Reasons for a market collapse 3 comments
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The talking point these few days must be the continuous market collapse that culminated in a market meltdown of >65 points in the STI and a similar ~3-4% drop in the Sesdaq on Wednesday. That had analysts scrambling for reasons to explain the market correction, with some attributing it to the larger than expected rise in US producer prices (ie. higher inflation), the continued Fed commitment to raising interest rates, the loss of interest in local property stocks which have been overly priced upwards, the unexpected drop in Singapore's manufacturing industry performance, the impact of high oil prices finally sinking in etc.
Actually, is it useful to find reasons to explain the collapse after it has happened? Hindsight is always 20/20. The abovementioned reasons have been plastered all over the papers for several weeks, or even months now, and yet the market had been chugging along nicely with this burden of adverse news. So what additional piece of bad news had triggered the collapse?
The fact is that one should not look at the additional grain of sand that causes the whole sandcastle to collapse, but rather he should look at the existing precarious structure of the sandcastle itself. The market, in particular the STI and the property stocks, had been on an upward trajectory these few months and always looked ripe for profit-taking. It is dangerous to attempt market timing in a momentum-driven market, for the reason that price momentum tends to take on a life of its own. Yet, this momentum can stop when one least expects it, even in the absence of any immediate news catalyst.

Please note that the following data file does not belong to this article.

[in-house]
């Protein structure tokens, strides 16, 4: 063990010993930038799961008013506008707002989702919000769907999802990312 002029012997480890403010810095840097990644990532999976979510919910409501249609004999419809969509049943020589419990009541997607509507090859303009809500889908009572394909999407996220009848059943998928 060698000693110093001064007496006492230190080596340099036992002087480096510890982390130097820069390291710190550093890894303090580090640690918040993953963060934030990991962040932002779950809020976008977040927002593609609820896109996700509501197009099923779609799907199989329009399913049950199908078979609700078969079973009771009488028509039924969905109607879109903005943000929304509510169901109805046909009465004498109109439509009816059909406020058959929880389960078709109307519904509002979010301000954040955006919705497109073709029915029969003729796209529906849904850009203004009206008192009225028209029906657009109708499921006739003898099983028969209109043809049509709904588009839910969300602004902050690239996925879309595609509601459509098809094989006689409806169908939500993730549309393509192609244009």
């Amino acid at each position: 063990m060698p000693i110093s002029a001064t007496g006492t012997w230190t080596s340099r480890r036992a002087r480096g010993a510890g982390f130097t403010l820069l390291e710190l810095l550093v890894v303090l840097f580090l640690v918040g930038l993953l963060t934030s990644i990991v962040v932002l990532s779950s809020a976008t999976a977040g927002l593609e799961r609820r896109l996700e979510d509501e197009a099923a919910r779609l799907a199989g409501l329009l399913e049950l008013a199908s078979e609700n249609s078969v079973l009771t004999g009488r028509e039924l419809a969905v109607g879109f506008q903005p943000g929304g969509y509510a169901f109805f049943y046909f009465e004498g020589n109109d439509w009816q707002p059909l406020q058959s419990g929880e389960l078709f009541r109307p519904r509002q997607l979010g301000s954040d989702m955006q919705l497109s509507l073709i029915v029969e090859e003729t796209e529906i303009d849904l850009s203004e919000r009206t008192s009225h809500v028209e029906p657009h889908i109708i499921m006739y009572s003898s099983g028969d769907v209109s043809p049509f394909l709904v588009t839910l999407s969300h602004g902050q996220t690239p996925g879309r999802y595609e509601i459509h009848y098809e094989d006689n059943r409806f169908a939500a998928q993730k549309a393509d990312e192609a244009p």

An approach that makes more sense would be to understand the present state of the market (optimism or pessimism or realism), take the position that the efficient market is likely to eliminate price momentum in the short to medium term, and studiously avoid such key beneficiaries of the momentum so far (eg. property stocks recently). Although there are reasons for the price rise (usually short-term news flows such as release of Orchard Road parcels, overwhelming sales at condominum launches) the market usually has priced in these news, and then some ie. it also prices in rising optimism. Hence the efficient market does mainfest itself in response to short-term news flows, but perhaps excessively. At the same time, the long-term rationale for such optimism will be priced in ultimately, and that is where a correction eventually sets in. Many people know not to catch a falling knife, but perhaps it will be useful to also remember the effects of gravity as well in stock trading: the higher something goes, the faster it will drop (higher distance-> more time to accelerate downwards).
Of course, this is easier said than done, since during the price surge one cannot really tell if fundamentals or price momentum is at play; usually both. That is why it is so important to have a good long-term grasp of the industry in question, and that is why obtaining a historical perspective and business perspective is so important to the investor.